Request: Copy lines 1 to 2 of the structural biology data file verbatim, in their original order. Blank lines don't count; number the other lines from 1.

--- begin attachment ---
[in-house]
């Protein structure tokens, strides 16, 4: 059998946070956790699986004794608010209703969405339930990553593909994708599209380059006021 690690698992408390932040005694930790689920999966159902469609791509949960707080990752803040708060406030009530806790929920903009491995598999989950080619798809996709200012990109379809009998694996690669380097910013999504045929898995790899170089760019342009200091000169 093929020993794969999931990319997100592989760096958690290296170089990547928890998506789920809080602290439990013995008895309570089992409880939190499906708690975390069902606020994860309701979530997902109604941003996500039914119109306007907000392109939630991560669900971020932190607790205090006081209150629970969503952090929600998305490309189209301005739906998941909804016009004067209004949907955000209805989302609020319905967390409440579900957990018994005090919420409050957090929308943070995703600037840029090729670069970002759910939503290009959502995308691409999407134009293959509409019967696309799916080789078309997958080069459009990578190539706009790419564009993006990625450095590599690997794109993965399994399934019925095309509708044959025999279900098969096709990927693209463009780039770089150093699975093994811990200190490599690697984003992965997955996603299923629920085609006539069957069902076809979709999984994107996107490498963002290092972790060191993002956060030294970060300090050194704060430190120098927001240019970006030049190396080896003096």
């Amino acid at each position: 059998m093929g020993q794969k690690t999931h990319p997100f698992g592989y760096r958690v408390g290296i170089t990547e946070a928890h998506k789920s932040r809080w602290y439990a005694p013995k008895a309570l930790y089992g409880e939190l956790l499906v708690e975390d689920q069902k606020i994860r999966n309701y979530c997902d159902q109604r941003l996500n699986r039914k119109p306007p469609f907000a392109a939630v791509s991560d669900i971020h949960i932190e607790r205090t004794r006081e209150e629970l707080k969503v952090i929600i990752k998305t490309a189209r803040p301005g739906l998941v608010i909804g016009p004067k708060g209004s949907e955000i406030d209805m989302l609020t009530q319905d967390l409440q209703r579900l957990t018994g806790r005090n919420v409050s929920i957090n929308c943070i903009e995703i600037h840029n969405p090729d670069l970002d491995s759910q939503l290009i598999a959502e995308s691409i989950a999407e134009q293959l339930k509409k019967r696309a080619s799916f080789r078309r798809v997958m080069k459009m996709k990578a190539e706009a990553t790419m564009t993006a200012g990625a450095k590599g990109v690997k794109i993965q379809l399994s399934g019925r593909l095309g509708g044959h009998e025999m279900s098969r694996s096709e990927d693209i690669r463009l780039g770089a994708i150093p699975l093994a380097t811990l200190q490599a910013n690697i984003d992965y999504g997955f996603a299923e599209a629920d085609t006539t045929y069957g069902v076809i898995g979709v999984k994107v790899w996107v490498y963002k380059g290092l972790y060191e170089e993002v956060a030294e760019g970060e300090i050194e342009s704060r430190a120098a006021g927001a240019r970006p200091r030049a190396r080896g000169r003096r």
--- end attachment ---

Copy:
[in-house]
């Protein structure tokens, strides 16, 4: 059998946070956790699986004794608010209703969405339930990553593909994708599209380059006021 690690698992408390932040005694930790689920999966159902469609791509949960707080990752803040708060406030009530806790929920903009491995598999989950080619798809996709200012990109379809009998694996690669380097910013999504045929898995790899170089760019342009200091000169 093929020993794969999931990319997100592989760096958690290296170089990547928890998506789920809080602290439990013995008895309570089992409880939190499906708690975390069902606020994860309701979530997902109604941003996500039914119109306007907000392109939630991560669900971020932190607790205090006081209150629970969503952090929600998305490309189209301005739906998941909804016009004067209004949907955000209805989302609020319905967390409440579900957990018994005090919420409050957090929308943070995703600037840029090729670069970002759910939503290009959502995308691409999407134009293959509409019967696309799916080789078309997958080069459009990578190539706009790419564009993006990625450095590599690997794109993965399994399934019925095309509708044959025999279900098969096709990927693209463009780039770089150093699975093994811990200190490599690697984003992965997955996603299923629920085609006539069957069902076809979709999984994107996107490498963002290092972790060191993002956060030294970060300090050194704060430190120098927001240019970006030049190396080896003096």